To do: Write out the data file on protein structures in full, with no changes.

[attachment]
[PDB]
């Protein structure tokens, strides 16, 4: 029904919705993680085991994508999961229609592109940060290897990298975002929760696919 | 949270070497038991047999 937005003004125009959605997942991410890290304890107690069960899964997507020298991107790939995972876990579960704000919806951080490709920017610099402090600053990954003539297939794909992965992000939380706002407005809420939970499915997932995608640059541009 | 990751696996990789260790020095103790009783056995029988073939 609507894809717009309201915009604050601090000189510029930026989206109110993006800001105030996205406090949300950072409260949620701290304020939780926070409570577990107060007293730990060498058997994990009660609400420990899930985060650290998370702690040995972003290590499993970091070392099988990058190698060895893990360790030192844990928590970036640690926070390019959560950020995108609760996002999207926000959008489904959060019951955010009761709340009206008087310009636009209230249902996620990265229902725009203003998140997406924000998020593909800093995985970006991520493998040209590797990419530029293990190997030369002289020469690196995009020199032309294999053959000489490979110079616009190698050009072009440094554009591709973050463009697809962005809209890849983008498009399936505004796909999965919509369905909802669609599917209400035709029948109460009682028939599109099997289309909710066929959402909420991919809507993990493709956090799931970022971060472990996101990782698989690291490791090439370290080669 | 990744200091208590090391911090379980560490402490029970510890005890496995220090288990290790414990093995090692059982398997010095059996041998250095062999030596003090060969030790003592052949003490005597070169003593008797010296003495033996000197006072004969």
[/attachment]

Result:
[PDB]
């Protein structure tokens, strides 16, 4: 029904919705993680085991994508999961229609592109940060290897990298975002929760696919 | 949270070497038991047999 937005003004125009959605997942991410890290304890107690069960899964997507020298991107790939995972876990579960704000919806951080490709920017610099402090600053990954003539297939794909992965992000939380706002407005809420939970499915997932995608640059541009 | 990751696996990789260790020095103790009783056995029988073939 609507894809717009309201915009604050601090000189510029930026989206109110993006800001105030996205406090949300950072409260949620701290304020939780926070409570577990107060007293730990060498058997994990009660609400420990899930985060650290998370702690040995972003290590499993970091070392099988990058190698060895893990360790030192844990928590970036640690926070390019959560950020995108609760996002999207926000959008489904959060019951955010009761709340009206008087310009636009209230249902996620990265229902725009203003998140997406924000998020593909800093995985970006991520493998040209590797990419530029293990190997030369002289020469690196995009020199032309294999053959000489490979110079616009190698050009072009440094554009591709973050463009697809962005809209890849983008498009399936505004796909999965919509369905909802669609599917209400035709029948109460009682028939599109099997289309909710066929959402909420991919809507993990493709956090799931970022971060472990996101990782698989690291490791090439370290080669 | 990744200091208590090391911090379980560490402490029970510890005890496995220090288990290790414990093995090692059982398997010095059996041998250095062999030596003090060969030790003592052949003490005597070169003593008797010296003495033996000197006072004969």